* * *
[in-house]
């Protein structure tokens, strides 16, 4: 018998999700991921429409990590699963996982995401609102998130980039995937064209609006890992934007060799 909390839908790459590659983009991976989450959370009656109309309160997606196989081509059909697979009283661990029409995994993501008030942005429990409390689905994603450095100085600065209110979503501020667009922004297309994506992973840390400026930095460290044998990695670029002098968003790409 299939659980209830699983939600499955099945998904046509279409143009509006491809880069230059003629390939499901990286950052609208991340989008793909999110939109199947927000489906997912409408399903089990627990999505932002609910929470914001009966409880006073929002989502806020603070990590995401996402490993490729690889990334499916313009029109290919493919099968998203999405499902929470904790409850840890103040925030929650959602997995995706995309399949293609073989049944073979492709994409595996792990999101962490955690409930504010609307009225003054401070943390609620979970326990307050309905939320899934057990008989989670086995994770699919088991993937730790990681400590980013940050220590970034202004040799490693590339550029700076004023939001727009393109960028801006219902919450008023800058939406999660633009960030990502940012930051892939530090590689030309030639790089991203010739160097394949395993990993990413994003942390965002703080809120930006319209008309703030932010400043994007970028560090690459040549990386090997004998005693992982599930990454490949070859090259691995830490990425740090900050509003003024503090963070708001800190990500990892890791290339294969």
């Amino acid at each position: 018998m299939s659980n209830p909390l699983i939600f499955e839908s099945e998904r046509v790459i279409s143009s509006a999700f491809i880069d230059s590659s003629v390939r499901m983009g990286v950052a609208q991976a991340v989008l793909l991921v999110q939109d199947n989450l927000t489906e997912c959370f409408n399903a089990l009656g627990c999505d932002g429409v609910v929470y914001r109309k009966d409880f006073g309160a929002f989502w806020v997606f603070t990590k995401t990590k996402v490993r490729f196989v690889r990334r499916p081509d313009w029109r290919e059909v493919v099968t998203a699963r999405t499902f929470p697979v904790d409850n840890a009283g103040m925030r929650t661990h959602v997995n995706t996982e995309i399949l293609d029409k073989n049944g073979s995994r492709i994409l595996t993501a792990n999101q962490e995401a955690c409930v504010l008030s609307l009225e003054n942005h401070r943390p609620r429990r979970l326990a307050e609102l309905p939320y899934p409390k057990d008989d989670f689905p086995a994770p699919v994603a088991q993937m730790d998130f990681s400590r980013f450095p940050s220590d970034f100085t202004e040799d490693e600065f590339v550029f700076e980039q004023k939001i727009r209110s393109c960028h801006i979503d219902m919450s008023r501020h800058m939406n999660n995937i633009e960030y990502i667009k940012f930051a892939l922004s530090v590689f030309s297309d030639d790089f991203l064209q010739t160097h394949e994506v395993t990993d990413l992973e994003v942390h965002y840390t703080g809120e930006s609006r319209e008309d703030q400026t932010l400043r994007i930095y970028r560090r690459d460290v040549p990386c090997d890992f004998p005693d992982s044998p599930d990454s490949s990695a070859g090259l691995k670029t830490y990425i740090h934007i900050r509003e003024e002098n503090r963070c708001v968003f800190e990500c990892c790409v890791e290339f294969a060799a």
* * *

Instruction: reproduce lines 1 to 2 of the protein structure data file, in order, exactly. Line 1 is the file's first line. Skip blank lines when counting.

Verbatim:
[in-house]
């Protein structure tokens, strides 16, 4: 018998999700991921429409990590699963996982995401609102998130980039995937064209609006890992934007060799 909390839908790459590659983009991976989450959370009656109309309160997606196989081509059909697979009283661990029409995994993501008030942005429990409390689905994603450095100085600065209110979503501020667009922004297309994506992973840390400026930095460290044998990695670029002098968003790409 299939659980209830699983939600499955099945998904046509279409143009509006491809880069230059003629390939499901990286950052609208991340989008793909999110939109199947927000489906997912409408399903089990627990999505932002609910929470914001009966409880006073929002989502806020603070990590995401996402490993490729690889990334499916313009029109290919493919099968998203999405499902929470904790409850840890103040925030929650959602997995995706995309399949293609073989049944073979492709994409595996792990999101962490955690409930504010609307009225003054401070943390609620979970326990307050309905939320899934057990008989989670086995994770699919088991993937730790990681400590980013940050220590970034202004040799490693590339550029700076004023939001727009393109960028801006219902919450008023800058939406999660633009960030990502940012930051892939530090590689030309030639790089991203010739160097394949395993990993990413994003942390965002703080809120930006319209008309703030932010400043994007970028560090690459040549990386090997004998005693992982599930990454490949070859090259691995830490990425740090900050509003003024503090963070708001800190990500990892890791290339294969």